Saturday, November 4, 2017

20th Century Torture Devices

There are times when a particular interest about an object crops up and I feel the need to stop what I'm doing and look into the motivation or design of it for my own personal edification.

Fortunately this happens when I'm by my lonesome, more often than not, which is the best time for this curiosity to raise its head. Because when it happens with another party or party present, well ... you can imagine how it might be annoying. Chalk it up as one of my (many, many) personal quirks.

Such a situation came about while I was taking down Halloween decorations earlier in the week. I have this nifty Disney Haunted Mansion poster that goes up every October. It's colorful, printed on heavy, quality stock and is a perfect accouterment for the holiday. Well, it goes up on the wall with thumb tacks, something I personally hate but which works perfectly without damaging it. (One of these days I'm going to get the thing properly framed and behind glass instead of stored in its protective tube.)

But it's the thumb tacks I hate. Because the little buggers are often difficult to work with. Going up, no problem. Align the poster, position the thumb tack just outside the range of the edge so as not to pierce the stock and push. << VOILA! >> Less than a dozen tacks later the poster in place. No muss, no fuss. 

It's the taking down part that's the pain in the back of my front. This particular day, just prior to commencing the poster's removal, I got to thinking about thumb tacks. You see, they're difficult for me to remove. I have to get my nail in between the tack and the wall in order to extract them. Repeating this process over and over and over again tends to irritate the skin beneath my nails. And then I walk around the rest of the day with sensitive fingertips, often wincing whenever I have to use my hands. And that's when I stopped and looked up the history of thumb tacks.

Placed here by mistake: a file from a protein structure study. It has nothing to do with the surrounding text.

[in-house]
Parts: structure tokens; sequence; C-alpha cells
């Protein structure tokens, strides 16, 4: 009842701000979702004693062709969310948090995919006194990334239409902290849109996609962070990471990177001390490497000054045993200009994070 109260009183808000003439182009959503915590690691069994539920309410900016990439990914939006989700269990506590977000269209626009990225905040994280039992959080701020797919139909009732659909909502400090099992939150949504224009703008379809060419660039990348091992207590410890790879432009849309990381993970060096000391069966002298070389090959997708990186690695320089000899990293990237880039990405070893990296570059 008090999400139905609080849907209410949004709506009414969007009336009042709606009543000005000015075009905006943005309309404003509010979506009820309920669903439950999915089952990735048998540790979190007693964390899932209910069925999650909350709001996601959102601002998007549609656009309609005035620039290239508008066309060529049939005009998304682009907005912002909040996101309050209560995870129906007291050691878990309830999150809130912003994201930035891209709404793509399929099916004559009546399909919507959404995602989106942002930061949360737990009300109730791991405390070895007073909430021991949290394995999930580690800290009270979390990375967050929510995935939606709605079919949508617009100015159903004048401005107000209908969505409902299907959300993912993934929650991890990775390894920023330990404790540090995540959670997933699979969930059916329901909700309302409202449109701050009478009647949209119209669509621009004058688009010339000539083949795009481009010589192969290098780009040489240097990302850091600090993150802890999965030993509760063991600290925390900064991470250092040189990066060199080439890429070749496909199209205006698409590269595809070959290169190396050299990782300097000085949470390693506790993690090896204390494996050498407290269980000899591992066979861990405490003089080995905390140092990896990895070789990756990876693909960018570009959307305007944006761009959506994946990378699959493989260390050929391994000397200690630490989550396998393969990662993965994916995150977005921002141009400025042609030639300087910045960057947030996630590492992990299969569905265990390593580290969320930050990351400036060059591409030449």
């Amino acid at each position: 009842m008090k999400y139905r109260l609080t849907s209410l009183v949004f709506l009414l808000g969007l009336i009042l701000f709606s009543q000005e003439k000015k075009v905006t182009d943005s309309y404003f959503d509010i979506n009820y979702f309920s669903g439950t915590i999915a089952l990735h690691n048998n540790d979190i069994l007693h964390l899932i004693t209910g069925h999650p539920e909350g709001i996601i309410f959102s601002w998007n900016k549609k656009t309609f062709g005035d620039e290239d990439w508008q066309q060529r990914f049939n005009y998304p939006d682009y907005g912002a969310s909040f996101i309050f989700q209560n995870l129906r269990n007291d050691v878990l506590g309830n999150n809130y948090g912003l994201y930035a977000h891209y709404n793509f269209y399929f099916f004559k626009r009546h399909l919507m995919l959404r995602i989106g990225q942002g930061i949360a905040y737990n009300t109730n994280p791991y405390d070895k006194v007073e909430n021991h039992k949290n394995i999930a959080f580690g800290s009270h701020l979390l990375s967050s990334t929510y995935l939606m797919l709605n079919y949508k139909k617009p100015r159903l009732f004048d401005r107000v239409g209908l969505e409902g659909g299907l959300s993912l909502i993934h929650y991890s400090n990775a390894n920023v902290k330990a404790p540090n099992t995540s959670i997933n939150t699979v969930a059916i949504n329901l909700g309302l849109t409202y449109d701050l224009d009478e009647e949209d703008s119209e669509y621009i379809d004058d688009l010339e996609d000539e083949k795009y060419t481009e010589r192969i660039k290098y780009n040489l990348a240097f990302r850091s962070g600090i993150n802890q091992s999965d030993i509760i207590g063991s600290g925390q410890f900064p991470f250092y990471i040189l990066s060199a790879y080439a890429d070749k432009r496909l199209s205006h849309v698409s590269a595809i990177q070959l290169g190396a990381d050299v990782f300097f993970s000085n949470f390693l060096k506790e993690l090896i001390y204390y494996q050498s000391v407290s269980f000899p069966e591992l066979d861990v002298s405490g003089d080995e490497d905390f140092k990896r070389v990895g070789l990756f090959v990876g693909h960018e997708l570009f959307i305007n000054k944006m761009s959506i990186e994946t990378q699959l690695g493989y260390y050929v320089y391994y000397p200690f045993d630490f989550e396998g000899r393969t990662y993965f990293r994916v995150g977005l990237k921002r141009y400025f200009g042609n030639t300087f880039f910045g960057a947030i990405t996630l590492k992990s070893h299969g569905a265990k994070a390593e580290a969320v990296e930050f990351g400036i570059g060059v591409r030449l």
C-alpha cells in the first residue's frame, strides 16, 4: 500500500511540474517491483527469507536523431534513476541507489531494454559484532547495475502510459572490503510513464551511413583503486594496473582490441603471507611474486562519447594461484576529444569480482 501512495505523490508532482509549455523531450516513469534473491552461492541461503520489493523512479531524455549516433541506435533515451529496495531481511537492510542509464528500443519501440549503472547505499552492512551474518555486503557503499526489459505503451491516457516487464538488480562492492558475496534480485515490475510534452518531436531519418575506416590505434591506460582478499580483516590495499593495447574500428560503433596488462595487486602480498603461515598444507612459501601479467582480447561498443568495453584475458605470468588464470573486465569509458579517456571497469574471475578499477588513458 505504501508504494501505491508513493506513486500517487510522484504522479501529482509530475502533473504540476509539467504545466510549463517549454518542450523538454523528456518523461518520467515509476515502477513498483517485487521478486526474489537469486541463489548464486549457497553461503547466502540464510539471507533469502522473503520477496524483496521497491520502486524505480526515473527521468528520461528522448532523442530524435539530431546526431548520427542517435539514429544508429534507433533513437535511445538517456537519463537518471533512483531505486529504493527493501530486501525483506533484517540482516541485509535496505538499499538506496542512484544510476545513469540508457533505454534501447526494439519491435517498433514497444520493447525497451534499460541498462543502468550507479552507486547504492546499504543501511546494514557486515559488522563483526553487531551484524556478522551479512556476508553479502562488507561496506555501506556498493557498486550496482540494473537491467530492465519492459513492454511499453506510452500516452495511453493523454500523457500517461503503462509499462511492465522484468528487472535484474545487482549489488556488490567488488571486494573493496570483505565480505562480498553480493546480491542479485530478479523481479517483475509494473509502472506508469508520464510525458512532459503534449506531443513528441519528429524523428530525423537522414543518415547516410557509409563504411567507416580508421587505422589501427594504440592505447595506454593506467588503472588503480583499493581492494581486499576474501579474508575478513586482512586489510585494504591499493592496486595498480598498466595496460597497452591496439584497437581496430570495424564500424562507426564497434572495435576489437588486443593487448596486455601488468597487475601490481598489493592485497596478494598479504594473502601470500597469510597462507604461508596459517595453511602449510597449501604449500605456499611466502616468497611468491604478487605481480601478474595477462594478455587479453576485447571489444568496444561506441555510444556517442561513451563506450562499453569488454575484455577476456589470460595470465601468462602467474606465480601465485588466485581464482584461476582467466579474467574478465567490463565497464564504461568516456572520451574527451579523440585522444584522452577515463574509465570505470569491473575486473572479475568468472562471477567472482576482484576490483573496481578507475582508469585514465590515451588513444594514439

It was Edwin Moore who invented the "push-pin" in 1900 to attach various items to a wall or board for display. The pin was specifically intended to be inserted by hand without the assistance of tools. Push pins! I love push pins! Because they have a little raised gripper used for applying and removing the pin easily! And you don't need to pry your fingernails into the thing to remove it! But that would change ...

So much more convenient to use overall ...
... but not as aesthetically pleasing ...

The bastardization (some might say "improvement") of Moore's invention was morphed a few years later by a German clockmaker, Johann Kirsten, who took the pin and made it a flat-headed tack used to hold drawings. It's Mr. Johann Kirsten I'd like to go back in time and meet and have a word or two with about his modifications of Moore's original push-pin. You'd think - as a clockmaker who is constantly working with his hands on delicate items - it would be important to protect one's hands and fingers in light of the profession that employs you. 

But ... maybe I'm being too sensitive, too much of a big baby about the situation. Maybe, just maybe, this is one of those "Suck it up, Buttercup" moments I need to come to grips with instead. Because thumb tacks are pretty handy when it comes right down to it.

Regardless, I still don't like a particular German clockmaker very much ...

.......... Ruprecht ( It's either STOP using thumb tacks or stop putting up my poster )

1 comment:

  1. I feel your pain! Thumb tacks can be a royal pain (literally). I have a trick that might help you in the future, though. You know those little wire twist ties that are used to keep your bread fresh, close produce bags, and seal up trash bags? Use one of those instead of trying to use your nails. Just wrap it around the thumb tack until the wire goes beneath, then pull up. Viola! It's painless and goes by fairly quickly. You could probably also substitute a thicker thread or fishing line, just be careful not to hurt your hands pulling on it.